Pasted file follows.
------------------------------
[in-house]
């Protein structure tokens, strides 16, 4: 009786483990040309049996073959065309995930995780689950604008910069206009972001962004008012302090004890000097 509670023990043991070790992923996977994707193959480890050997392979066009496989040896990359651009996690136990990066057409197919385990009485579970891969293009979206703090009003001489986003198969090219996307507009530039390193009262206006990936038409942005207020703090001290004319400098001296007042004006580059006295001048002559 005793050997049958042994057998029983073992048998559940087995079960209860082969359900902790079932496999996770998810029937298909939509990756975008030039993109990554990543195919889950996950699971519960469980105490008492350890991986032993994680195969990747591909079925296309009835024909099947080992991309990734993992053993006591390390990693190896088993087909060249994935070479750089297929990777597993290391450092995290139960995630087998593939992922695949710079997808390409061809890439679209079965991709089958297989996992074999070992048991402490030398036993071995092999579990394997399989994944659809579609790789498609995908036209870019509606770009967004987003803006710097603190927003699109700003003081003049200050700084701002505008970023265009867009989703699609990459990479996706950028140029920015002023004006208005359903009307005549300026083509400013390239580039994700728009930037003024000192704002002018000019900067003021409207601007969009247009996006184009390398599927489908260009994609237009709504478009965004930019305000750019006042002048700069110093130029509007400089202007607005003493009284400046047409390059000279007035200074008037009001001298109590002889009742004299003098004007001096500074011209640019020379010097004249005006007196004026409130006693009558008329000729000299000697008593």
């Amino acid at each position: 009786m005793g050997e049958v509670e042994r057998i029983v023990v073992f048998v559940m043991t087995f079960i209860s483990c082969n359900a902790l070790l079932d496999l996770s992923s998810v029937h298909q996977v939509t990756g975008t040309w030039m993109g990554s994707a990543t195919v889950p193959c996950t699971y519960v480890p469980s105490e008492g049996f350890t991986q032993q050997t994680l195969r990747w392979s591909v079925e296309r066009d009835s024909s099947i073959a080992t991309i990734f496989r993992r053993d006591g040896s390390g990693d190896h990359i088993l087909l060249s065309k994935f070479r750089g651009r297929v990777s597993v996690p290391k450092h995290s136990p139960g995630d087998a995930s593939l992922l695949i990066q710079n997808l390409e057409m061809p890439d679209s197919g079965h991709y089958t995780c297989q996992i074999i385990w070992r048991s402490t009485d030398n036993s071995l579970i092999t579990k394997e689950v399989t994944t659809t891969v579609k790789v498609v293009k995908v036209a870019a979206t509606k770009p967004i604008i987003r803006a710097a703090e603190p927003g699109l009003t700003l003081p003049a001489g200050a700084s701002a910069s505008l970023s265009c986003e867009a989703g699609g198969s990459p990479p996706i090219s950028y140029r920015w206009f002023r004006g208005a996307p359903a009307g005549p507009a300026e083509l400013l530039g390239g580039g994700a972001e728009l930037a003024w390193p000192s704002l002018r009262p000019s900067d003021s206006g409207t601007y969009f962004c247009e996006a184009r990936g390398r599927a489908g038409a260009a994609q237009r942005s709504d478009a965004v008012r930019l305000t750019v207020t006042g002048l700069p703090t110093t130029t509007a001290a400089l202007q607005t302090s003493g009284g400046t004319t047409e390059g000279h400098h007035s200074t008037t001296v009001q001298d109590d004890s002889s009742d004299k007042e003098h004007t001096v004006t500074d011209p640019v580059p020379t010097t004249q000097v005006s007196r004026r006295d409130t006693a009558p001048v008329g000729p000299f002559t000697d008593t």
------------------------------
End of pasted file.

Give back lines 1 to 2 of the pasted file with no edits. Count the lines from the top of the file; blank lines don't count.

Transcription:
[in-house]
């Protein structure tokens, strides 16, 4: 009786483990040309049996073959065309995930995780689950604008910069206009972001962004008012302090004890000097 509670023990043991070790992923996977994707193959480890050997392979066009496989040896990359651009996690136990990066057409197919385990009485579970891969293009979206703090009003001489986003198969090219996307507009530039390193009262206006990936038409942005207020703090001290004319400098001296007042004006580059006295001048002559 005793050997049958042994057998029983073992048998559940087995079960209860082969359900902790079932496999996770998810029937298909939509990756975008030039993109990554990543195919889950996950699971519960469980105490008492350890991986032993994680195969990747591909079925296309009835024909099947080992991309990734993992053993006591390390990693190896088993087909060249994935070479750089297929990777597993290391450092995290139960995630087998593939992922695949710079997808390409061809890439679209079965991709089958297989996992074999070992048991402490030398036993071995092999579990394997399989994944659809579609790789498609995908036209870019509606770009967004987003803006710097603190927003699109700003003081003049200050700084701002505008970023265009867009989703699609990459990479996706950028140029920015002023004006208005359903009307005549300026083509400013390239580039994700728009930037003024000192704002002018000019900067003021409207601007969009247009996006184009390398599927489908260009994609237009709504478009965004930019305000750019006042002048700069110093130029509007400089202007607005003493009284400046047409390059000279007035200074008037009001001298109590002889009742004299003098004007001096500074011209640019020379010097004249005006007196004026409130006693009558008329000729000299000697008593």